Cold emailing. If that phrase makes you break out in metaphorical chills, you are not alone. I worked freelance for a year after graduating from college, and during that period I sent out dozens and dozens of cold emails in an attempt to find a full-time position somewhere (anywhere!) I could picture myself long-term. Do you know how many responses I received? Zero. That’s zero as in: zero. I’m a little embarrassed to be sharing that, especially because I worked so hard on all those cover letters.
Ironically, I’ve spent the past three months fielding hundreds of cold emails for a role we’re trying to fill on the Man Repeller social team. Reading and evaluating cold emails is significantly less chilly than sending cold emails — except now that I’m on the other side of the equation, it is painfully clear to me why my own cold emails were unsuccessful.
I wish I could go back in time and tell my former self exactly what I was doing wrong (and also forbid myself from eating so many cookie dough Quest bars in 2015). But time travel is only for Hermione Granger, and those Quest bars ultimately taught me an important life lesson about the perils of artificial ingredients vis-a-vis terrible stomachaches, so instead I will impart my newly learned cold-emailing wisdom to you, right here, in the present day:
Don’t just send the cold email to a generic “Careers” or “Info” account. It’s much, much, much better to reach out to a specific person. Due to the sheer volume of emails that accumulate in a company’s generic, catch-all accounts, there is a very high chance that your precious(!) missive will get lost in the chaos. Treat your cold email like an important package and make sure it ends up in the inbox of someone who will unwrap it with tender love and care.
Don’t waste the subject line. A subject line is the first thing anyone reading your email will see, which means you should regard it as valuable advertising space — “clickbait,” essentially. There’s no single formula for crafting the perfect cold-email subject line, because the correct approach will vary by industry, and you may need to make it pretty straightforward. If you can though, be creative. Based on my own experience reading (or, frankly, disregarding) a cold email because of its subject line, a good one captures attention without being hokey. Or cocky.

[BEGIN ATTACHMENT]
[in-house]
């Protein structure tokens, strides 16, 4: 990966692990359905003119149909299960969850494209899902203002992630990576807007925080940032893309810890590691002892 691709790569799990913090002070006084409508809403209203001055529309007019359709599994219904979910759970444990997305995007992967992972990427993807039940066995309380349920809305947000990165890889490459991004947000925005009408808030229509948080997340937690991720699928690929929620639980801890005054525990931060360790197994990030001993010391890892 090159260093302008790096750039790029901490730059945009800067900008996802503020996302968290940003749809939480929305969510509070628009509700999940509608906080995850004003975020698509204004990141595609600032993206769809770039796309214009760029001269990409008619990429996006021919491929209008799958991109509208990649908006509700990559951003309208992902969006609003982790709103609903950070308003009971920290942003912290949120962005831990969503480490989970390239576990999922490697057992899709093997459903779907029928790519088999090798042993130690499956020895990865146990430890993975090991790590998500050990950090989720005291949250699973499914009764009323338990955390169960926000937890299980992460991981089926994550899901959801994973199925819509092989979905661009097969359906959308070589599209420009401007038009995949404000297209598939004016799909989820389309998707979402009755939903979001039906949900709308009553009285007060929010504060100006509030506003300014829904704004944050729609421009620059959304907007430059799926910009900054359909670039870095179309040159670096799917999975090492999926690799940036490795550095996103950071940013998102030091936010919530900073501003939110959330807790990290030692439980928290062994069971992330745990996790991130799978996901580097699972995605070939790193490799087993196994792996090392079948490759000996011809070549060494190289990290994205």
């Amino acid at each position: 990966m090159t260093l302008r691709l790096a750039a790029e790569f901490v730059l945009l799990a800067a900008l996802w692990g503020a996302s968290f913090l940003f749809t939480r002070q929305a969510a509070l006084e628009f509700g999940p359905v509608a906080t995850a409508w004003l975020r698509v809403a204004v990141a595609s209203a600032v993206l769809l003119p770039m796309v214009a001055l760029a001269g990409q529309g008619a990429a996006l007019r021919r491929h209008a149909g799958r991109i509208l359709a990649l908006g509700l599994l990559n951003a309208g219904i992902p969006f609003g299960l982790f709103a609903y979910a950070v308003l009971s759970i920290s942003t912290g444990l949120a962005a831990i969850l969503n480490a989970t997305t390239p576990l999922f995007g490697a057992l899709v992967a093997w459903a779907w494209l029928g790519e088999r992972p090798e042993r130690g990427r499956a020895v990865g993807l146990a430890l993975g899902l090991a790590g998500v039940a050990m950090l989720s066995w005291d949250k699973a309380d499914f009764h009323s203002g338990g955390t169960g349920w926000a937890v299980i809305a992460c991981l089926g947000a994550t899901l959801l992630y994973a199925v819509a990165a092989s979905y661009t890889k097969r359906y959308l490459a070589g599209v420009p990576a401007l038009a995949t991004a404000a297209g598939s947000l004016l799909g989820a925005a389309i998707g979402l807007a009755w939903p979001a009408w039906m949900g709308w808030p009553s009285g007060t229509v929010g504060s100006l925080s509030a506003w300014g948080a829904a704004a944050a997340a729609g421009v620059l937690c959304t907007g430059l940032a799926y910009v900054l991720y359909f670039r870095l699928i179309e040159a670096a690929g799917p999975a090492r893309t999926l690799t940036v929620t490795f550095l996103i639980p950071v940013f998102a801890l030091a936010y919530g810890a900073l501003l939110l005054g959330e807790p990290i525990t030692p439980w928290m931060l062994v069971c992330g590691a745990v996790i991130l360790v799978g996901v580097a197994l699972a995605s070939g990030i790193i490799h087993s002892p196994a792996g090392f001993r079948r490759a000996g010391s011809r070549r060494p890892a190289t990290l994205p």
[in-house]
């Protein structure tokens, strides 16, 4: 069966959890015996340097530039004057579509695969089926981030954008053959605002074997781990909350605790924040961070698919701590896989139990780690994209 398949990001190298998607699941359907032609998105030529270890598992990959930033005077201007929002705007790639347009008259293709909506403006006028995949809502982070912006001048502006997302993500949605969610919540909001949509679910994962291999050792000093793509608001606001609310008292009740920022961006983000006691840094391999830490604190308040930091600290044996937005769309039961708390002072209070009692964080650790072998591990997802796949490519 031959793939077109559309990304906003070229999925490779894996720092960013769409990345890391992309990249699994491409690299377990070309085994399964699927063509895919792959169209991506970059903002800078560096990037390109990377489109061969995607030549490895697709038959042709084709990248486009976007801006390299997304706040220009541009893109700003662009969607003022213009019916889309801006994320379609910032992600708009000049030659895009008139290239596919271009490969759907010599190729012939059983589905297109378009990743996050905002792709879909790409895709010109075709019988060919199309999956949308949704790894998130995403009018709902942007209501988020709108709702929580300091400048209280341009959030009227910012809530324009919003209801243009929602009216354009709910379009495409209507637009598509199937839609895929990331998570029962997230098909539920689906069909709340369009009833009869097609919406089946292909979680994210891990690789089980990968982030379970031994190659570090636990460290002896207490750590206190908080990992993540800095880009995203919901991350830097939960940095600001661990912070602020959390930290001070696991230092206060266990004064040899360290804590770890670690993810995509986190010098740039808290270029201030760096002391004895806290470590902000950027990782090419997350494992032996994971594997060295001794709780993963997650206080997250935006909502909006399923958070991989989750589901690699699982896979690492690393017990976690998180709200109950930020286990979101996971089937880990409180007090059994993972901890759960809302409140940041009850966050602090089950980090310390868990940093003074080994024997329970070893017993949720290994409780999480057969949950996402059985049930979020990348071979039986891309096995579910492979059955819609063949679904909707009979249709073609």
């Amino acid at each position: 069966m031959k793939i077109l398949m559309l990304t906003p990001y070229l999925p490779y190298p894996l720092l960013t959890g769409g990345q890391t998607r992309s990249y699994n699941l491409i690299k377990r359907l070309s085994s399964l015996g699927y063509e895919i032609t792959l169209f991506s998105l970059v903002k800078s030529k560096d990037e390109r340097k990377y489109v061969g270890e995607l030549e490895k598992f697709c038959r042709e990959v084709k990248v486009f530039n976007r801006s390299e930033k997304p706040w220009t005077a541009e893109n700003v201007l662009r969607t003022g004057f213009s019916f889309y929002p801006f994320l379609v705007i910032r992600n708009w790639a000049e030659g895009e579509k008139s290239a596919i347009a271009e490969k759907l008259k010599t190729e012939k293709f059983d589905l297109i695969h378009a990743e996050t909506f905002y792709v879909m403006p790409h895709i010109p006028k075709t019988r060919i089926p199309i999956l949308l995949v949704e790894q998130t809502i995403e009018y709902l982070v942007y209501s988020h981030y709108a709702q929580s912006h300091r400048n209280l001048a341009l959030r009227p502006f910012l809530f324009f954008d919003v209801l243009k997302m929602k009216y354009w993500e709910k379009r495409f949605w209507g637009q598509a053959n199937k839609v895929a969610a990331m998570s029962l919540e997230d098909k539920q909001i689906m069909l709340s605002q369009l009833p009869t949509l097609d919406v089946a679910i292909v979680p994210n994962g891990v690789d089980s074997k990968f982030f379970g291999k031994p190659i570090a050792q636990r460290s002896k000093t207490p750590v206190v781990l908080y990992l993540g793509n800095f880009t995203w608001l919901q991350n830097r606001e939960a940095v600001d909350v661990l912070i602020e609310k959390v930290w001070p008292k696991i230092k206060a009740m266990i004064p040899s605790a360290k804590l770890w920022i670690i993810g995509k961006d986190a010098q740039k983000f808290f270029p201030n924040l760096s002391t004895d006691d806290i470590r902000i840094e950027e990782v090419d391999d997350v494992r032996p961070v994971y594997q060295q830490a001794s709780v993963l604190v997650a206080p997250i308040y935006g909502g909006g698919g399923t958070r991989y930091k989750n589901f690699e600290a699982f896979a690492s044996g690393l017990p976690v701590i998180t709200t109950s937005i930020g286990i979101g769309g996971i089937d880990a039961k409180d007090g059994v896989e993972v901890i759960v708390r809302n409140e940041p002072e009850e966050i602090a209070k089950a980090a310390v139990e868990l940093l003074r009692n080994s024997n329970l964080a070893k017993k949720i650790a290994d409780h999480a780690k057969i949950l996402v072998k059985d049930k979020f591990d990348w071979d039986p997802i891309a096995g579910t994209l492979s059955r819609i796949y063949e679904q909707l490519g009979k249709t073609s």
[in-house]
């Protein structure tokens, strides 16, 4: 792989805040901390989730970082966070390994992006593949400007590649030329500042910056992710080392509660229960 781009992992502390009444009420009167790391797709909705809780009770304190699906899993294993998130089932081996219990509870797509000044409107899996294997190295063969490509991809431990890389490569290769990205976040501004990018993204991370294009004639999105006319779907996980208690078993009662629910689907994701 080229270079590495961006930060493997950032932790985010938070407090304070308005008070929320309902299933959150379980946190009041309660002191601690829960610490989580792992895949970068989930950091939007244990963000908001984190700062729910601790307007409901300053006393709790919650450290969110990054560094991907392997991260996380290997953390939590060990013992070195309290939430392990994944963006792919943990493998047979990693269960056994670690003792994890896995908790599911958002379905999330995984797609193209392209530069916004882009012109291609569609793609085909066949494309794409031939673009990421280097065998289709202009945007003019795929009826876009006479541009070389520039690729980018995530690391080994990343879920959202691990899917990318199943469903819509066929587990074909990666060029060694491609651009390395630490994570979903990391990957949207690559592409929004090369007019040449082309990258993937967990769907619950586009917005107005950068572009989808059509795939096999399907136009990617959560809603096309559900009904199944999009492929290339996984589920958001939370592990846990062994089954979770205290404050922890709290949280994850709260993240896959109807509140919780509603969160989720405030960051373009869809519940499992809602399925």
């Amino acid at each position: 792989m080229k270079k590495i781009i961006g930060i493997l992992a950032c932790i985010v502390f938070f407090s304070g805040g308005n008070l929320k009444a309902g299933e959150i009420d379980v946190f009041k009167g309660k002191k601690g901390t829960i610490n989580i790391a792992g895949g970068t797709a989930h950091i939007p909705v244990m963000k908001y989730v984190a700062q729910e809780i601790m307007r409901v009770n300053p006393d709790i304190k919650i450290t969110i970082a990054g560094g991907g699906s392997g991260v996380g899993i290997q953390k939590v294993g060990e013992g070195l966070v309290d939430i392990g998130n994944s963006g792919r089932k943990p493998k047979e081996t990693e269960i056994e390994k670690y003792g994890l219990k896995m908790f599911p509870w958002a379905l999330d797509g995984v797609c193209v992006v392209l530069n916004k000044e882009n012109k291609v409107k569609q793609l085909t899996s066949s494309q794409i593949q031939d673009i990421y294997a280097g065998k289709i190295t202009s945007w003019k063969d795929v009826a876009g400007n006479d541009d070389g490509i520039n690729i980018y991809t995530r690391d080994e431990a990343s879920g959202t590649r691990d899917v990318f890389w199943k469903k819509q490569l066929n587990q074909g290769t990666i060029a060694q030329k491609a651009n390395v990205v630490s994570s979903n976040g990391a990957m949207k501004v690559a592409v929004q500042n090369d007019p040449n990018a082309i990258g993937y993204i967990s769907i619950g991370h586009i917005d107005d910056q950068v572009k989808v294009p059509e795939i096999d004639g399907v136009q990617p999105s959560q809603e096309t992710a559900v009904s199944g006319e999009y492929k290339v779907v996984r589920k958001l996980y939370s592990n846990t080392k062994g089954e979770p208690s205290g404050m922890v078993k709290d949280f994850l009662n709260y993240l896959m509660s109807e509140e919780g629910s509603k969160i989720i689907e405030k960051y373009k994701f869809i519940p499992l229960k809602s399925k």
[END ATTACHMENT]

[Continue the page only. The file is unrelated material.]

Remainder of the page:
Don’t give a summary of your resume. zzzzZZZZZZZ ← That was me falling asleep after reading another resume summary in cold-email form. There are two reasons why this strategy is bad news bears. First of all, it’s redundant. If you attached your resume to the email, then you already provided the necessary information about your work history. Second of all, it’s boring. Use the body of your cold email to *briefly* touch upon a) Why this company? And b) Why this role, and why you? A few sentences in answer to each of these questions is plenty. If you want to devote one of them to explaining how your particular skills/work experience would lend itself to the role, that’s fine, but there’s no need to go into tons of detail.
Don’t apply without checking what jobs are open. Some companies (especially smaller ones) don’t list their job openings online, but most do. All it takes is a quick Google — “[company name] job openings” — and you will have your answer. This simple search query takes two seconds, and it is really, really important. It doesn’t look good if you send a vague cold email inquiring about “any available positions” when they are clearly listed. It looks like you have no clue why you want to work for that particular company or where you will fit in. It also raises a red flag that you might be sending a blanket cold email to multiple companies out of cold-emailing fatigue (and believe me, I’ve been there).
Don’t ask about salary…yet. A cold email is not the right place for salary negotiations!!!!!!! That’s all!
Don’t give up after one try. If you don’t hear back after a few weeks, send a follow-up email. If that doesn’t work, find a different avenue. Send an email to a different person or account. Change your subject line. Print out your email and send it to the hiring manager in a shoe box. Just like the squeaky wheel gets the grease, the most persistent cold emailer gets a warm desk chair.
Collage by Maria Jia Ling Pitt; photos by Alfred Gescheidt and Swim Ink 2, LLC/Corbis via Getty Images.